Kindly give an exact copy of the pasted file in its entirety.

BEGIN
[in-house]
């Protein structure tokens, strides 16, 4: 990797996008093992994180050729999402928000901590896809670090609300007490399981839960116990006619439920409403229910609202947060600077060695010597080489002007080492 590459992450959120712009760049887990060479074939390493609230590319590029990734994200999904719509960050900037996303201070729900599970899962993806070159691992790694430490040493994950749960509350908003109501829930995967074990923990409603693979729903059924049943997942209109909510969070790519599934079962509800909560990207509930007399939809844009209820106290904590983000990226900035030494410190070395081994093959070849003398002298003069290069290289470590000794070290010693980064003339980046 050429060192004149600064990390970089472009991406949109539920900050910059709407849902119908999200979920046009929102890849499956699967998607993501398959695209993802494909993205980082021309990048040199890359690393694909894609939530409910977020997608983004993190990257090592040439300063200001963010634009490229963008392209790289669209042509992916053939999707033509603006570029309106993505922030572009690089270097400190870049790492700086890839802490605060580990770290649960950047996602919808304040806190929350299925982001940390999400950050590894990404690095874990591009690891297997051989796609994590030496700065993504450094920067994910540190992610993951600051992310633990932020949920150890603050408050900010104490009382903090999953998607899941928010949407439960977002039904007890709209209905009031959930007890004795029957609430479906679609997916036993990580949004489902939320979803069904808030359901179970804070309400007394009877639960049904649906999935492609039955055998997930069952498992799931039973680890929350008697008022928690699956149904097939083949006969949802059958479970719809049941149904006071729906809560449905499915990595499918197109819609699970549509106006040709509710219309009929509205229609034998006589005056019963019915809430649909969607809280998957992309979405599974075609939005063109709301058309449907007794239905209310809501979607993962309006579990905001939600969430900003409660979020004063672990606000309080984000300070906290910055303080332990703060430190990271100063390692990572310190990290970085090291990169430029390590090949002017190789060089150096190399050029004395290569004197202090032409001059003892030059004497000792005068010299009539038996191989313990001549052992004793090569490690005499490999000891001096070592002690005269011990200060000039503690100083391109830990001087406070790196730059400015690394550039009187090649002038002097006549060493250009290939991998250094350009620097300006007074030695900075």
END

[in-house]
């Protein structure tokens, strides 16, 4: 990797996008093992994180050729999402928000901590896809670090609300007490399981839960116990006619439920409403229910609202947060600077060695010597080489002007080492 590459992450959120712009760049887990060479074939390493609230590319590029990734994200999904719509960050900037996303201070729900599970899962993806070159691992790694430490040493994950749960509350908003109501829930995967074990923990409603693979729903059924049943997942209109909510969070790519599934079962509800909560990207509930007399939809844009209820106290904590983000990226900035030494410190070395081994093959070849003398002298003069290069290289470590000794070290010693980064003339980046 050429060192004149600064990390970089472009991406949109539920900050910059709407849902119908999200979920046009929102890849499956699967998607993501398959695209993802494909993205980082021309990048040199890359690393694909894609939530409910977020997608983004993190990257090592040439300063200001963010634009490229963008392209790289669209042509992916053939999707033509603006570029309106993505922030572009690089270097400190870049790492700086890839802490605060580990770290649960950047996602919808304040806190929350299925982001940390999400950050590894990404690095874990591009690891297997051989796609994590030496700065993504450094920067994910540190992610993951600051992310633990932020949920150890603050408050900010104490009382903090999953998607899941928010949407439960977002039904007890709209209905009031959930007890004795029957609430479906679609997916036993990580949004489902939320979803069904808030359901179970804070309400007394009877639960049904649906999935492609039955055998997930069952498992799931039973680890929350008697008022928690699956149904097939083949006969949802059958479970719809049941149904006071729906809560449905499915990595499918197109819609699970549509106006040709509710219309009929509205229609034998006589005056019963019915809430649909969607809280998957992309979405599974075609939005063109709301058309449907007794239905209310809501979607993962309006579990905001939600969430900003409660979020004063672990606000309080984000300070906290910055303080332990703060430190990271100063390692990572310190990290970085090291990169430029390590090949002017190789060089150096190399050029004395290569004197202090032409001059003892030059004497000792005068010299009539038996191989313990001549052992004793090569490690005499490999000891001096070592002690005269011990200060000039503690100083391109830990001087406070790196730059400015690394550039009187090649002038002097006549060493250009290939991998250094350009620097300006007074030695900075």